- Financial stocks are generally believed to benefit from rising interest rates.
- Higher interest rates will lead to higher revenue, and possibly, higher net interest margins.
- We estimate that TD is currently undervalued.
As we enter the final quarter of 2021, rising interest rates appear to be the talk of the street again. Financial stocks are generally believed to benefit from rising rates. The Toronto-Dominion Bank (NYSE:TD) is a great choice for those looking for exposure to the financial sector.
The Impact of Higher Rates on Banks
Many market participants assume that when the Federal Reserve begins tightening monetary policy that banks will be better off because their net interest margins will also increase. However, we would like to make investors aware that this isn't always the case. While revenue may increase, net interest margins don't always follow the same pattern.
Net interest margin is a measurement comparing the net interest income a financial firm generates from credit products like loans and mortgages, with the outgoing interest it pays holders of savings accounts and certificates of deposit.
Although higher interest rates mean that banks charge customers more, it also means that the banks' cost of borrowing also goes up. Over short periods of time, banks can actually increase their net interest margins when rates decrease as demonstrated in the image below.
As you can see from this picture, a rise in rates did not coincide with a rise in net interest margin most of the time. To understand why this happens, we need to remember that banks borrow short-term and lend long-term. A quick look at TD's balance sheet shows that the maturities of assets are skewed towards the long-term while the maturity of liabilities are skewed towards the short-term.
Therefore, when rates fall the banks are able to reduce borrowings at a faster rate than their customers. This gives banks a short-term margin expansion. However, eventually clients do renew loans at lower rates and the net interest margin comes back down.
Thus, the key takeaways are:
- That rising interest rates should be considered more of a setup to boost net interest margins after interest rates fall.
- The key driver of net interest margin is the timing of maturities between assets and liabilities.
The risk to TD is that the market may price in high earnings growth expectations going forward because of the belief that rising rates will boost margins more than they actually will. However, this currently isn't the case because the stock is trading below fair value as you will see below.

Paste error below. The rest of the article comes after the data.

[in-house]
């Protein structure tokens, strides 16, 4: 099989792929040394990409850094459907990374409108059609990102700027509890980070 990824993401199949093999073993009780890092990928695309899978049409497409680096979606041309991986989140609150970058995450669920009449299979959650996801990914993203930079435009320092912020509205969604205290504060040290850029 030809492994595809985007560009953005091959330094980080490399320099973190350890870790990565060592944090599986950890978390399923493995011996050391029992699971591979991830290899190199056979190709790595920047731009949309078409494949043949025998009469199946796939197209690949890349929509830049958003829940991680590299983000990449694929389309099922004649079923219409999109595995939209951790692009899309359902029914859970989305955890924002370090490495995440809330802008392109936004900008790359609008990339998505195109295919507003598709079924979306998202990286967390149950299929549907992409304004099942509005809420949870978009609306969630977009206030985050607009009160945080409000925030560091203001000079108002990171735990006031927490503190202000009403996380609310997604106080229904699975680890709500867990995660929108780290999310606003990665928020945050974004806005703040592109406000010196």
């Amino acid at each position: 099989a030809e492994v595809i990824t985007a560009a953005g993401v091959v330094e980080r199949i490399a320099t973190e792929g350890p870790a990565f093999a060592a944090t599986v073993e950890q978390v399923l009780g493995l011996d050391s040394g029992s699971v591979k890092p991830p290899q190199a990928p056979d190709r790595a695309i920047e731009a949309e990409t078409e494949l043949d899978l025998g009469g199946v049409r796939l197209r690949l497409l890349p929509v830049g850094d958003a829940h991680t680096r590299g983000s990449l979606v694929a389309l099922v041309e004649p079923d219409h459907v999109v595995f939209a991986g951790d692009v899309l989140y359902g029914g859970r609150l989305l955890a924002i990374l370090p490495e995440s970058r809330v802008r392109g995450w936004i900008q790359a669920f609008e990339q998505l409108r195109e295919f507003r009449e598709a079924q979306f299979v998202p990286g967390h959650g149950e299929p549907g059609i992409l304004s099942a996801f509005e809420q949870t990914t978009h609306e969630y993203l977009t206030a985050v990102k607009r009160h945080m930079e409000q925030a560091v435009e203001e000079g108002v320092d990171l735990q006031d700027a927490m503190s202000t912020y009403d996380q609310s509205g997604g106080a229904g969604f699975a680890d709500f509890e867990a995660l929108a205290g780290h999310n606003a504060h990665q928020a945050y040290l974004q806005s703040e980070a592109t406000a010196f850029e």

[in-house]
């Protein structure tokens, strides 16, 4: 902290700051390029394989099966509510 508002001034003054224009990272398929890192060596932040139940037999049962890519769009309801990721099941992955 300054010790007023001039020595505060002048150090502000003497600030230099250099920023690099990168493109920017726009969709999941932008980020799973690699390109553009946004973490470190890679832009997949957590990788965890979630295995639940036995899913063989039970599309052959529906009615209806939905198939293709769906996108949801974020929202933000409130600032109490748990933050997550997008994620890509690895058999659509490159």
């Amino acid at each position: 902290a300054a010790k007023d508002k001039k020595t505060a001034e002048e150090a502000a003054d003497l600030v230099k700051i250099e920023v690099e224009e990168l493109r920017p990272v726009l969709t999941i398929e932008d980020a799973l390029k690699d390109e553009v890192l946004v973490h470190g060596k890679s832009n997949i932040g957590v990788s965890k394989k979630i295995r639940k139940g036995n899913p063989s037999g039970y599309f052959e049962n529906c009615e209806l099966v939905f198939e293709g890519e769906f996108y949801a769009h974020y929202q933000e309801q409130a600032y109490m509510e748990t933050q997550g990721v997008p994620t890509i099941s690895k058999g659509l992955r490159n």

We will value TD using a dividend discount model. To demonstrate the stock's value, we will use a single stage DDM. Our assumptions are as follows:
- Equity risk premium: 4.7%
- Risk-free rate: 1.5%
- Beta: 0.87
- Cost of Equity: 5.59%
- Perpetual growth rate: 2.05% (set to the 30 year US gov't bond yield)
- Dividend per share: $2.50 USD
Fair Value = 2.50 ÷ (0.0559 - 0.0205)
Fair Value = $70.62 per share USD
As you can see, TD is trading under fair value if we simply assume a 2.05% percent growth rate using the current discount rate. We believe it is likely to grow faster than that.
TD is a dominant player in the Canadian banking industry. In fact, it is the largest of the Canadian Big 5 in terms of total assets. As most are likely aware, the Canadian banking sector is an oligopoly. The advantage of this is that TD is very profitable. As a result, the company has the ability to grow through acquisitions. It has been active recently with the acquisitions of Headlands Tech and Wells Fargo's Canadian Direct Equipment Finance business. It seems likely that TD will continue acquiring to help boost some of its growth.
Furthermore, although the overall net interest margin trend for banks, in general, had been declining in the picture posted earlier, it's important to note that the timeframe for that picture ended in 2015. Once we include more recent data, we can see that the margin did in fact increase with rising rates.
We suspect that the reason for this dramatic difference is because banks went from earning near zero on government treasury bills for customer deposits to earning above 2.5%. Therefore, under the current market scenario, it seems likely that TD may see a boost in margins if interest rates rise.
We believe that TD is a safe long-term investment. The company is currently undervalued even when using a very conservative valuation. The market is essentially pricing in approximately 2% long-term growth under current market conditions. We believe this to be overly pessimistic for a high-quality company such as TD.
This article was written by
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